In this lengthy interview George talks about Read the rest of this entry →
Posted in 1930s and 1940s, 21st century republicanism and socialism, British state repression (general), Censorship, Civil rights movement, Civil War period, Democratic rights - general, Economy and workers' resistance, Free State in 1920s, General revolutionary history, Historiography and historical texts, Internationalism, Interviews, loyalism, Officials, Partition, Political education and theory, Prisoners - past, Repression and resistance in 1970s and 1980s, Repression and resistance in the six counties today, Repression in 26-county state, Republicanism 1960s, Republicanism post-1900, Revolutionary figures, Secret police, sectarianism, Social conditions, Trade unions, Unionism, War for Independence period
I had hoped, now that I’m unemployed, to have more time for the blog, but it’s amazing how the day fills up with other work. Also, until a day ago, my only means of accessing a computer and the internet was by walking over the hill to the little port library which has five computers for public use. Now, however, I have a laptop, although I currently can’t really afford to hook up to the internet.
Anyway, I have been thinking quite a bit about the future of this blog.
It did occur to me to wind it up, and offer anything I wanted to write about Ireland to the éirígí site, as some time ago I became a member of Clann éirígí and have been heavily involved in producing the Clann’s bulletin.
However, the site has a core group of readers and it does argue some politics of its own: for instance, I support a woman’s right to choose on abortion and I think that should be the party position. I also think that the left-republican groups should form a united committee to plan for Easter 1916 events. I think it would be bordering on criminal if each group simply organises its own events.
Imagine 1916. Pearse leads the Irish Volunteers out one day in one place. Connolly leads the ICA out another day in another place. The two movements never speak or co-ordinate. Crazy, huh? Let’s hope that the left-republican groups don’t adopt such an approach to commemorative events, especially for the 100th anniversary.
Well, let’s not just hope; let’s argue for an ard comhairle of representatives of the various organisations to organise national events and, at local level, comhairle ceantair or cúigí to organise district or regional events.
Anyway, back to the blog and you.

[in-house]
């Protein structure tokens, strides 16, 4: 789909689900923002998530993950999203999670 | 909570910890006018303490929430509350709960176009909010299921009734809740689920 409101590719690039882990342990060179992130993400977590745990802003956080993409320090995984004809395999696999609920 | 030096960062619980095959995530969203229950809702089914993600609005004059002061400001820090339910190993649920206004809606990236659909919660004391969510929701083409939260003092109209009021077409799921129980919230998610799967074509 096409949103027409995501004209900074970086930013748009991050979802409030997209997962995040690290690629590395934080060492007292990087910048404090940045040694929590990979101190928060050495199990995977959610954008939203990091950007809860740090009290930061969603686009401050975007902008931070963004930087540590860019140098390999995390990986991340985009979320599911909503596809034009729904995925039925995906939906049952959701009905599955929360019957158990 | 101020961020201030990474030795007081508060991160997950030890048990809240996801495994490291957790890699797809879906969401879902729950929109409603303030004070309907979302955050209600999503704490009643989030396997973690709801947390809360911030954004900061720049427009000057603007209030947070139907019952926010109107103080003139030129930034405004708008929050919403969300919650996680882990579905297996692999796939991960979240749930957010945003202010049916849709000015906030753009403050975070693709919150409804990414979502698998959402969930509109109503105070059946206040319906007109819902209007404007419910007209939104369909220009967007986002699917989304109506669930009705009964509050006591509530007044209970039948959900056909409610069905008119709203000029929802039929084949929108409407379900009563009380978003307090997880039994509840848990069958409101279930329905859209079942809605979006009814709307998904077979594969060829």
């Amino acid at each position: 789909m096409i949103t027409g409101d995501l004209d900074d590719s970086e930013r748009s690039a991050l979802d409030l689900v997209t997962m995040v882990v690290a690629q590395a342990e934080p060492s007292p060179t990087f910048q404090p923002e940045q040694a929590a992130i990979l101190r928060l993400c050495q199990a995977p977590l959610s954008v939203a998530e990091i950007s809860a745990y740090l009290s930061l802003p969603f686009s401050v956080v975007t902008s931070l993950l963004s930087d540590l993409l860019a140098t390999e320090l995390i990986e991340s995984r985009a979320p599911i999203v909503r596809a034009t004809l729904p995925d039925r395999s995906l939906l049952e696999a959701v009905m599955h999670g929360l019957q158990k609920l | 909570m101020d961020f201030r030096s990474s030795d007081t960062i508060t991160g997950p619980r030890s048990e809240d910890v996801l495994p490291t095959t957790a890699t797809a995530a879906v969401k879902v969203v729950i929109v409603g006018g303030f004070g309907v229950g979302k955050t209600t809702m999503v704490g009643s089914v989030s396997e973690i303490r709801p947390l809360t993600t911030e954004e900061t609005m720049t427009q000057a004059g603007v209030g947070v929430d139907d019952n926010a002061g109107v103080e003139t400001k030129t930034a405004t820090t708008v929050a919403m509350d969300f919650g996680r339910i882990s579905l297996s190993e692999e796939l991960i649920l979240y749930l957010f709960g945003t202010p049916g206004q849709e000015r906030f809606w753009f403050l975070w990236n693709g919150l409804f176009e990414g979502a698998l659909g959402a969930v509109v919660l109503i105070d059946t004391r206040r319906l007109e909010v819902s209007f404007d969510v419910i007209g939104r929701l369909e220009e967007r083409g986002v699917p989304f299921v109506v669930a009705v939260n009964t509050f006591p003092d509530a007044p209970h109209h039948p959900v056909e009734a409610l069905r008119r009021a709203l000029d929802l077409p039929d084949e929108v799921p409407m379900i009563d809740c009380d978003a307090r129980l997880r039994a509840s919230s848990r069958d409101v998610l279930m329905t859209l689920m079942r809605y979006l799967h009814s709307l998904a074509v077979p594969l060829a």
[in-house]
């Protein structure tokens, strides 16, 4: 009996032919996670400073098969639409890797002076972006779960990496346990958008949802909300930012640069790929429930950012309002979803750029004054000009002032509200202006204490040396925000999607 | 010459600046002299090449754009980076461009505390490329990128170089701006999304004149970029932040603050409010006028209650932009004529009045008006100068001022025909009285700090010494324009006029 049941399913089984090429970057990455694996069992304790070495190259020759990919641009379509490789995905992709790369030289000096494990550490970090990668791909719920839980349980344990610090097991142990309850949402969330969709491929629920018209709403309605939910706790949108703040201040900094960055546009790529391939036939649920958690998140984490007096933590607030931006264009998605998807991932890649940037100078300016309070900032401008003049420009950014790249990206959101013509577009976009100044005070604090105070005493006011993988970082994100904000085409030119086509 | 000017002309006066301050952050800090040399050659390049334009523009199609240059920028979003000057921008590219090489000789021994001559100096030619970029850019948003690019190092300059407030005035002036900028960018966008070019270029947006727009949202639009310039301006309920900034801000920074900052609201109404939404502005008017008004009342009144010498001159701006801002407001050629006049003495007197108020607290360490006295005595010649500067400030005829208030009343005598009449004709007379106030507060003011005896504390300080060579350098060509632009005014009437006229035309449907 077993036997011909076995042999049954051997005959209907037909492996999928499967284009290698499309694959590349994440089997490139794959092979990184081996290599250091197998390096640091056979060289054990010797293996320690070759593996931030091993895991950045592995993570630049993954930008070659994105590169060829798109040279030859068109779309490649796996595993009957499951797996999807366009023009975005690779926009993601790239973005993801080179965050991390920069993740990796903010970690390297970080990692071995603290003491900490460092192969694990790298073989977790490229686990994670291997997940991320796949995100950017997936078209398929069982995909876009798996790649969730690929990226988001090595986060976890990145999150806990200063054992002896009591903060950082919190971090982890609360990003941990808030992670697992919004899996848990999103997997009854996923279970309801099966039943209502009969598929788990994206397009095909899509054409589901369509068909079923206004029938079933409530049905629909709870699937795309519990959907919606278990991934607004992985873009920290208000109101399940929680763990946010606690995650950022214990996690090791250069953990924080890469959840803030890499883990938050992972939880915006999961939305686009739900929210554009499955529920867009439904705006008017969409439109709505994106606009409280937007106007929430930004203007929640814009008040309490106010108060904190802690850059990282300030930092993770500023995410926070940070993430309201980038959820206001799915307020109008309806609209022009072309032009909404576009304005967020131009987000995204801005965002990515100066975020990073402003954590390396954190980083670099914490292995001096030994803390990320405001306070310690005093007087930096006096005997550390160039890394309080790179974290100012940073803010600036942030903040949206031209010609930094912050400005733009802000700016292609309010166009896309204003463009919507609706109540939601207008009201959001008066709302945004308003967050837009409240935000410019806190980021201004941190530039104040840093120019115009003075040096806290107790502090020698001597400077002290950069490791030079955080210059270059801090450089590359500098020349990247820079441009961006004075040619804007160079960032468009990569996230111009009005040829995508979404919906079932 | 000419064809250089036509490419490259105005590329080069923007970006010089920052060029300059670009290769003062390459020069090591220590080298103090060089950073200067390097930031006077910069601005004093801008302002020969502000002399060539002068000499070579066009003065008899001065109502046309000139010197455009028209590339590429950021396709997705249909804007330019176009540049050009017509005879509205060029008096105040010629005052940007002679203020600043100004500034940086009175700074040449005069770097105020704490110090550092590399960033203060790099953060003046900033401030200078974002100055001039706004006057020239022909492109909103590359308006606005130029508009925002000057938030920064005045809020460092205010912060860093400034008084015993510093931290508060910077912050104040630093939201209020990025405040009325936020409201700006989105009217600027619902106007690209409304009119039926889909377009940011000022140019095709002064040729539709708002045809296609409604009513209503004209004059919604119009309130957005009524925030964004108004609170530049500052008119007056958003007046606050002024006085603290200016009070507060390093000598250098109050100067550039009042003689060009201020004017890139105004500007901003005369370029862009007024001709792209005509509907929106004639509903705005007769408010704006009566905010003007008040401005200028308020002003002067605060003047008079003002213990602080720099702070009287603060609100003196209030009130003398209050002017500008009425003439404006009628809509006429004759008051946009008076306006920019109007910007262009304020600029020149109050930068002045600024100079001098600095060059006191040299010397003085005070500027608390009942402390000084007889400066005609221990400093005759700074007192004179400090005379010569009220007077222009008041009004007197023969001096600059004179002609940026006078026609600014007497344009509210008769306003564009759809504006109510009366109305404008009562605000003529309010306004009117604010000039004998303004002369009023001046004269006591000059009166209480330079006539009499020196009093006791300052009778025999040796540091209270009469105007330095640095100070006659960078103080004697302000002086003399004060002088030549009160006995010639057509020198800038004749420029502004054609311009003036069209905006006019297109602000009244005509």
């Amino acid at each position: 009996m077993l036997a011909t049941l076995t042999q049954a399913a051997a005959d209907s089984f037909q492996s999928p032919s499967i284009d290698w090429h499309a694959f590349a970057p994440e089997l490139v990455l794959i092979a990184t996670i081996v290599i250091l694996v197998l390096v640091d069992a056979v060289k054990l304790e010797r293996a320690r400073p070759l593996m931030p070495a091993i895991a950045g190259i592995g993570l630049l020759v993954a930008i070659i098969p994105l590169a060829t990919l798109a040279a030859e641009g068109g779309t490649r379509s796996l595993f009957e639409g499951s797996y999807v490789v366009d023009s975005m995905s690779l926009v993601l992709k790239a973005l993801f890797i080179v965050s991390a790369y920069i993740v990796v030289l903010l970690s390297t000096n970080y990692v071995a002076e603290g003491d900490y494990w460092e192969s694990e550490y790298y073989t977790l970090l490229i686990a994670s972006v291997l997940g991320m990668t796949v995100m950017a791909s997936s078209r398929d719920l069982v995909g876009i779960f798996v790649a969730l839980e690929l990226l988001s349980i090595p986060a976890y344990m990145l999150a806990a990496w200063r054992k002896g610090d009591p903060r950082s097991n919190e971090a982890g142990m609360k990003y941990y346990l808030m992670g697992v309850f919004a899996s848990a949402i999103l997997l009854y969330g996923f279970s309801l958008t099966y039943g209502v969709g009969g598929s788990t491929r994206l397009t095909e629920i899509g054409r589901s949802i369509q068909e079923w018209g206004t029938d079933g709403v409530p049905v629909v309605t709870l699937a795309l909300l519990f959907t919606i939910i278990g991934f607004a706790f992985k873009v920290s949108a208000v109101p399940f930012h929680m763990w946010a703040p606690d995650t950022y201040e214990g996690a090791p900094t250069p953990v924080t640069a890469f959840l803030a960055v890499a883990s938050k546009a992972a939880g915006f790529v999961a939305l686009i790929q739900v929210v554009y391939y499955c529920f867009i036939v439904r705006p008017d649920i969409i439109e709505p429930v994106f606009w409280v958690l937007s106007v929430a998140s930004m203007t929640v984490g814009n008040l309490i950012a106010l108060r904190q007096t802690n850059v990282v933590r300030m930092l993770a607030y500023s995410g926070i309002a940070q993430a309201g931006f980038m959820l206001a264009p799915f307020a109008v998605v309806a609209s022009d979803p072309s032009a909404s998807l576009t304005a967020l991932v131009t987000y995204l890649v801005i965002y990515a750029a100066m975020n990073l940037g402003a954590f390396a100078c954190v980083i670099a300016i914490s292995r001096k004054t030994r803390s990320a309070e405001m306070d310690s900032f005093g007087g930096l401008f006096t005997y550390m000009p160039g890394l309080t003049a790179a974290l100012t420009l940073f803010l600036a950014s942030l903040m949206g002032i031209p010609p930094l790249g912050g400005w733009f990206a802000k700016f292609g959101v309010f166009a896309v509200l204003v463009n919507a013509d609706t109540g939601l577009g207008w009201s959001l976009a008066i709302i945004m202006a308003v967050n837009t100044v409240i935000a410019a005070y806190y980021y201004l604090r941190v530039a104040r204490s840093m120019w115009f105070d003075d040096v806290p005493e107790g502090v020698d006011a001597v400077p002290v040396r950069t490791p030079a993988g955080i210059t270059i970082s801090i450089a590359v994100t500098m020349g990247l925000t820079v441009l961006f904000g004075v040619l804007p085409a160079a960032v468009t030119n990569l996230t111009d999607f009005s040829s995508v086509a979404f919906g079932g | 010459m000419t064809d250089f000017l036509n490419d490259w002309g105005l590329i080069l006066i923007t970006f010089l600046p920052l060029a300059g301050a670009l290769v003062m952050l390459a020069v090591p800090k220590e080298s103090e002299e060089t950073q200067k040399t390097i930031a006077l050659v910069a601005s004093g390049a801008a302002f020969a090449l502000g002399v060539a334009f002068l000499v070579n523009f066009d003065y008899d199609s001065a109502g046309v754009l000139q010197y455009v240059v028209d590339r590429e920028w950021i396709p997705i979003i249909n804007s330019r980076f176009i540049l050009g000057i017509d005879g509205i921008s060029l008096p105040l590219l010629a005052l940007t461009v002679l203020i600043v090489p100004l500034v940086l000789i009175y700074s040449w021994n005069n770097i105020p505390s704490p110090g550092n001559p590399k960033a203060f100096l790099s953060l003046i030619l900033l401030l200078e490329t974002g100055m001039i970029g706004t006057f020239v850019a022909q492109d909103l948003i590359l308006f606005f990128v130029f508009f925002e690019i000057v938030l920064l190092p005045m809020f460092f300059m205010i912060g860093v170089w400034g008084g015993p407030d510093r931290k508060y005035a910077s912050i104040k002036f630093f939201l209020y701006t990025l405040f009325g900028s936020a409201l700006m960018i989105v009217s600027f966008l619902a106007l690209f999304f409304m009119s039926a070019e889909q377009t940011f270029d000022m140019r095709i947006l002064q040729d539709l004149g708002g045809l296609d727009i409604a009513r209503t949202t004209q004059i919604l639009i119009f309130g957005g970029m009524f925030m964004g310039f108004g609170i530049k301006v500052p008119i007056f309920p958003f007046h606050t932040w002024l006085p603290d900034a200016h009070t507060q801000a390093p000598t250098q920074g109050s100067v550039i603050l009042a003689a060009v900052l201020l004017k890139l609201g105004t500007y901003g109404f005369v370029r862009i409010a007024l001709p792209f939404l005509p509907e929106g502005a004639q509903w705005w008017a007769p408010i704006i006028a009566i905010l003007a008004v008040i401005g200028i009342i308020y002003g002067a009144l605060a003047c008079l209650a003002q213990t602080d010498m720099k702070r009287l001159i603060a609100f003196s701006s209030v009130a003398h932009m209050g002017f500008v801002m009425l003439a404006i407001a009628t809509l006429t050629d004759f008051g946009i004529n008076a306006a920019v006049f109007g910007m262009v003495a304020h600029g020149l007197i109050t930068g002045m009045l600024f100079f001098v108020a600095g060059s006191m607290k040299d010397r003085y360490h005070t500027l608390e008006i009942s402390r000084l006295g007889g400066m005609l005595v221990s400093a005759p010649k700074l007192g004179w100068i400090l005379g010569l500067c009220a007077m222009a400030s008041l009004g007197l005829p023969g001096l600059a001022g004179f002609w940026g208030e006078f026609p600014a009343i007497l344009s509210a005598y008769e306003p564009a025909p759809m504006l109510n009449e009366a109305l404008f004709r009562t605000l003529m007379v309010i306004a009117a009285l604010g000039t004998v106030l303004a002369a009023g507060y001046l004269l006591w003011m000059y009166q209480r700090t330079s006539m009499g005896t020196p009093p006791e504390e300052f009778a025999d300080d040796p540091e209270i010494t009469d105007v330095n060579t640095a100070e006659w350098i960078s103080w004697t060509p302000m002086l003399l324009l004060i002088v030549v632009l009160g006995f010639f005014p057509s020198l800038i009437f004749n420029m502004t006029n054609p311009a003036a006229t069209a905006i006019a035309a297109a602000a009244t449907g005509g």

As well as Read the rest of this entry →
éirígí now has a ciorcal (local branch) in Derry. Its first public event took place last Friday night (October 10), with several dozen people coming along to hear a panel of speakers on internment.
The speakers included Francie McGuigan and Kevin Hannaway who were interned without trial in the early 1970s and also tortured by the British Army.
Sitting Belfast city councillor Angela Nelson spoke about being interned in her youth in the early 1970s, while éirígí’s Stephen Murney spoke about his recent imprisonment.
As well as relating their own experiences, speakers dealt with what has and hasn’t changed in the north of Ireland since the civil rights movement of the late 1960s and the subsequent beginning of armed conflict.
Francie McGuigan suggested that a bunch of names had changed – internment is now ‘detention’ and ‘remand’ and the names of the individuals and parties running Stormont have changed, for instance, but the fundamental system remains. Kevin Hannaway suggested that the fight was worth it, but was also far from over because real freedom had not been achieved.
Posted in 21st century republicanism and socialism, Commemorations, Democratic rights - general, Irish politics today, Prisoners - past, Provos - then and now, Public events - Ireland, Repression and resistance in 1970s and 1980s, Repression and resistance in the six counties today, Women in republican history
Posted in 21st century republicanism and socialism, Commemorations, IRSP, Officials, Political education and theory, Public events - Ireland, Repression and resistance in 1970s and 1980s, Repression in 26-county state, Republicanism 1960s, Republicanism post-1900, Revolutionary figures, Seamus Costello